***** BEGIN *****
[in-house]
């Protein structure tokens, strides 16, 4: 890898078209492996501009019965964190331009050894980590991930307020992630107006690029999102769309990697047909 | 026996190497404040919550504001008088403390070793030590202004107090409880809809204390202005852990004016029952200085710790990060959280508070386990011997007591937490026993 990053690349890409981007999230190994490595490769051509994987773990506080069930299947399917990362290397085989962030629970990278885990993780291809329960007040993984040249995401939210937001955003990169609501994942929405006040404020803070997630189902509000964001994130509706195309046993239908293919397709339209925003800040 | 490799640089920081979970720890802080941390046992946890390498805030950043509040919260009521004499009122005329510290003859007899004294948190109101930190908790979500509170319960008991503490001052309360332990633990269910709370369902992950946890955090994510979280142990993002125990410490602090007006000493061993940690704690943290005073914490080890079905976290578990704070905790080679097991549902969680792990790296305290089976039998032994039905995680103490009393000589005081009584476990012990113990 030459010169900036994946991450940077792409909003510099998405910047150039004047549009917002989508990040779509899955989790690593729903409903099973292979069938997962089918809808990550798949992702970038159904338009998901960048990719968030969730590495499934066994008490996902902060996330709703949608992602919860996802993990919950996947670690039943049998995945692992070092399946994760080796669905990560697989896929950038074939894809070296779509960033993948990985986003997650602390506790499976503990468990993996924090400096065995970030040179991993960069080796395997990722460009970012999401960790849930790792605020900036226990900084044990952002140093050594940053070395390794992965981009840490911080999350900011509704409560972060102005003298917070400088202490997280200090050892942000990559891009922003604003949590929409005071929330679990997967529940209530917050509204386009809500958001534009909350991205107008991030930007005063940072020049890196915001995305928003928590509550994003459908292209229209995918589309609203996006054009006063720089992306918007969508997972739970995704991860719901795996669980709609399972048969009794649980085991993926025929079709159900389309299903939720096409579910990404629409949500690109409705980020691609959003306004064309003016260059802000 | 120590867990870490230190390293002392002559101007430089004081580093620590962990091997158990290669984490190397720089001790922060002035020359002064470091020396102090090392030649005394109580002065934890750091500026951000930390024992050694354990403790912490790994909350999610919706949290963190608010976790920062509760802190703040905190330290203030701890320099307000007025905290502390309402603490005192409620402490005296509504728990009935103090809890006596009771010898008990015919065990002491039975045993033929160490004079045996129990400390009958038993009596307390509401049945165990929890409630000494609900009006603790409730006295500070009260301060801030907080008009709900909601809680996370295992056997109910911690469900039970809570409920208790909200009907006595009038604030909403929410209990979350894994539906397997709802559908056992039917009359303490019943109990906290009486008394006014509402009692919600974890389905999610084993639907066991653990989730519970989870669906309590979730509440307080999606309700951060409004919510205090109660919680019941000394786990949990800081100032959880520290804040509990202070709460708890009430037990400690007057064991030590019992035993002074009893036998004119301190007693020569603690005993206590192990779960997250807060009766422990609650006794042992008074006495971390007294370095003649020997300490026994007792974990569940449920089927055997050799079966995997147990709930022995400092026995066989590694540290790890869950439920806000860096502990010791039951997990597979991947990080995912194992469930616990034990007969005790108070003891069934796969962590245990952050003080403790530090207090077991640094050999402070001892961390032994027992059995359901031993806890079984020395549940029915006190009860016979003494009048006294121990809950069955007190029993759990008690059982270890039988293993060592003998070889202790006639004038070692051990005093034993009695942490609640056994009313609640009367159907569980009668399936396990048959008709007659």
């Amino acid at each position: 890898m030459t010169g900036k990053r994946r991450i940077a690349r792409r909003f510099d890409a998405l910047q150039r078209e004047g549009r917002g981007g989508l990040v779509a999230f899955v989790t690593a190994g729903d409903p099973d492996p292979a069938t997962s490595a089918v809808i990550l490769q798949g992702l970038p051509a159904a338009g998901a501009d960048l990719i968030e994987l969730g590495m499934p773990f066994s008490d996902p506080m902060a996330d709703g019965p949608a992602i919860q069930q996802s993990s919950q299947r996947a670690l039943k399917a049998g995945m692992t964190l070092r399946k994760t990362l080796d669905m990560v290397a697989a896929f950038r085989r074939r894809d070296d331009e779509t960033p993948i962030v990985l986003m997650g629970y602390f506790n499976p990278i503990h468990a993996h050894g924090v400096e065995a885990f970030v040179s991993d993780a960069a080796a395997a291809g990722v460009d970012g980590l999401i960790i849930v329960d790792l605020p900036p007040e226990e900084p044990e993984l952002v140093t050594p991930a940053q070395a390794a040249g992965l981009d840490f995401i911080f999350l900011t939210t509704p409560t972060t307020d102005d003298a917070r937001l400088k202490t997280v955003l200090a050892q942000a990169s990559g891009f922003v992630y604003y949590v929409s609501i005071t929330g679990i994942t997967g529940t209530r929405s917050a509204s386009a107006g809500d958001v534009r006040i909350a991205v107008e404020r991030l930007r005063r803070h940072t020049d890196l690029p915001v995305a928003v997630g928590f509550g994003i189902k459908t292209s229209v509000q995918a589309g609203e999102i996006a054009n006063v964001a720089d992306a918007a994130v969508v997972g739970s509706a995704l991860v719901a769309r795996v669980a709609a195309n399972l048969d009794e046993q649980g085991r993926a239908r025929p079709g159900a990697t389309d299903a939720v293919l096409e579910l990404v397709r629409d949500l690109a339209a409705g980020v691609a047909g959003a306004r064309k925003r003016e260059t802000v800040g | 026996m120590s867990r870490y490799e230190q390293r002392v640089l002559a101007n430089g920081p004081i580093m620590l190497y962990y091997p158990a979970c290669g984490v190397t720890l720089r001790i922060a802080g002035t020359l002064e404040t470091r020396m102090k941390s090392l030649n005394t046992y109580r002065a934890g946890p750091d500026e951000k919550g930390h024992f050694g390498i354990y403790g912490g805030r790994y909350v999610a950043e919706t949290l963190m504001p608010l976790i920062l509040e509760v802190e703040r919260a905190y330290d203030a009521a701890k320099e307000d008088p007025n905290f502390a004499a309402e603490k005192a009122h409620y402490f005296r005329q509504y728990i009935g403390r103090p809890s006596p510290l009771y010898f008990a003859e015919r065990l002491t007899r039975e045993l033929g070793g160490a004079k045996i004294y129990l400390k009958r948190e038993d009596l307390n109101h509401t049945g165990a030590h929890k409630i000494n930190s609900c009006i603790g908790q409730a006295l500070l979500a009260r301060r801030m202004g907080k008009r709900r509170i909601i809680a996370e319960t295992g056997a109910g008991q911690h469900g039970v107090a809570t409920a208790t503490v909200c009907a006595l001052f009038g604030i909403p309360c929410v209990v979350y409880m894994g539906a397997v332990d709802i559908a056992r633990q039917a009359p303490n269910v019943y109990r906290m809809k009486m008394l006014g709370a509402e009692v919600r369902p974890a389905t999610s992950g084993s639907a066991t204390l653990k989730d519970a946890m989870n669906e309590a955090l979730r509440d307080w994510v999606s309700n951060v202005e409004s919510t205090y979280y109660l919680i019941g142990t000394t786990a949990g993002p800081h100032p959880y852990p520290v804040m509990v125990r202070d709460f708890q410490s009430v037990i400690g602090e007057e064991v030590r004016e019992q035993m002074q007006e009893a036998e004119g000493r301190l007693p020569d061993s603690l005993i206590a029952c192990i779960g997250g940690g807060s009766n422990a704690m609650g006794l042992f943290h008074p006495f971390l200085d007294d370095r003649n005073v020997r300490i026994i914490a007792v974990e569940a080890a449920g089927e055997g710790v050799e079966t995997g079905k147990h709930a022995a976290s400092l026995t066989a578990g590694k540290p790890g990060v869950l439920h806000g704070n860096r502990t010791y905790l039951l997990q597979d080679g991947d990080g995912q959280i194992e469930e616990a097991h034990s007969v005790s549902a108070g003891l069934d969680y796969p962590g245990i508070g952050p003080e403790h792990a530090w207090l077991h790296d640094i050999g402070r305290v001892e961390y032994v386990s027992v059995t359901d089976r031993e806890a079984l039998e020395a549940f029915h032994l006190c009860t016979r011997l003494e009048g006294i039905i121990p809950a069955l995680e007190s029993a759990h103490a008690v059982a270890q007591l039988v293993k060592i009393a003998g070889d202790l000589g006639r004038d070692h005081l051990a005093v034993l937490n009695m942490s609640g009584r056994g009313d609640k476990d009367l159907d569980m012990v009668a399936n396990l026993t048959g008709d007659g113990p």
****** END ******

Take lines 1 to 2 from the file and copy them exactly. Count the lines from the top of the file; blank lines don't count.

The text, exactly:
[in-house]
């Protein structure tokens, strides 16, 4: 890898078209492996501009019965964190331009050894980590991930307020992630107006690029999102769309990697047909 | 026996190497404040919550504001008088403390070793030590202004107090409880809809204390202005852990004016029952200085710790990060959280508070386990011997007591937490026993 990053690349890409981007999230190994490595490769051509994987773990506080069930299947399917990362290397085989962030629970990278885990993780291809329960007040993984040249995401939210937001955003990169609501994942929405006040404020803070997630189902509000964001994130509706195309046993239908293919397709339209925003800040 | 490799640089920081979970720890802080941390046992946890390498805030950043509040919260009521004499009122005329510290003859007899004294948190109101930190908790979500509170319960008991503490001052309360332990633990269910709370369902992950946890955090994510979280142990993002125990410490602090007006000493061993940690704690943290005073914490080890079905976290578990704070905790080679097991549902969680792990790296305290089976039998032994039905995680103490009393000589005081009584476990012990113990 030459010169900036994946991450940077792409909003510099998405910047150039004047549009917002989508990040779509899955989790690593729903409903099973292979069938997962089918809808990550798949992702970038159904338009998901960048990719968030969730590495499934066994008490996902902060996330709703949608992602919860996802993990919950996947670690039943049998995945692992070092399946994760080796669905990560697989896929950038074939894809070296779509960033993948990985986003997650602390506790499976503990468990993996924090400096065995970030040179991993960069080796395997990722460009970012999401960790849930790792605020900036226990900084044990952002140093050594940053070395390794992965981009840490911080999350900011509704409560972060102005003298917070400088202490997280200090050892942000990559891009922003604003949590929409005071929330679990997967529940209530917050509204386009809500958001534009909350991205107008991030930007005063940072020049890196915001995305928003928590509550994003459908292209229209995918589309609203996006054009006063720089992306918007969508997972739970995704991860719901795996669980709609399972048969009794649980085991993926025929079709159900389309299903939720096409579910990404629409949500690109409705980020691609959003306004064309003016260059802000 | 120590867990870490230190390293002392002559101007430089004081580093620590962990091997158990290669984490190397720089001790922060002035020359002064470091020396102090090392030649005394109580002065934890750091500026951000930390024992050694354990403790912490790994909350999610919706949290963190608010976790920062509760802190703040905190330290203030701890320099307000007025905290502390309402603490005192409620402490005296509504728990009935103090809890006596009771010898008990015919065990002491039975045993033929160490004079045996129990400390009958038993009596307390509401049945165990929890409630000494609900009006603790409730006295500070009260301060801030907080008009709900909601809680996370295992056997109910911690469900039970809570409920208790909200009907006595009038604030909403929410209990979350894994539906397997709802559908056992039917009359303490019943109990906290009486008394006014509402009692919600974890389905999610084993639907066991653990989730519970989870669906309590979730509440307080999606309700951060409004919510205090109660919680019941000394786990949990800081100032959880520290804040509990202070709460708890009430037990400690007057064991030590019992035993002074009893036998004119301190007693020569603690005993206590192990779960997250807060009766422990609650006794042992008074006495971390007294370095003649020997300490026994007792974990569940449920089927055997050799079966995997147990709930022995400092026995066989590694540290790890869950439920806000860096502990010791039951997990597979991947990080995912194992469930616990034990007969005790108070003891069934796969962590245990952050003080403790530090207090077991640094050999402070001892961390032994027992059995359901031993806890079984020395549940029915006190009860016979003494009048006294121990809950069955007190029993759990008690059982270890039988293993060592003998070889202790006639004038070692051990005093034993009695942490609640056994009313609640009367159907569980009668399936396990048959008709007659």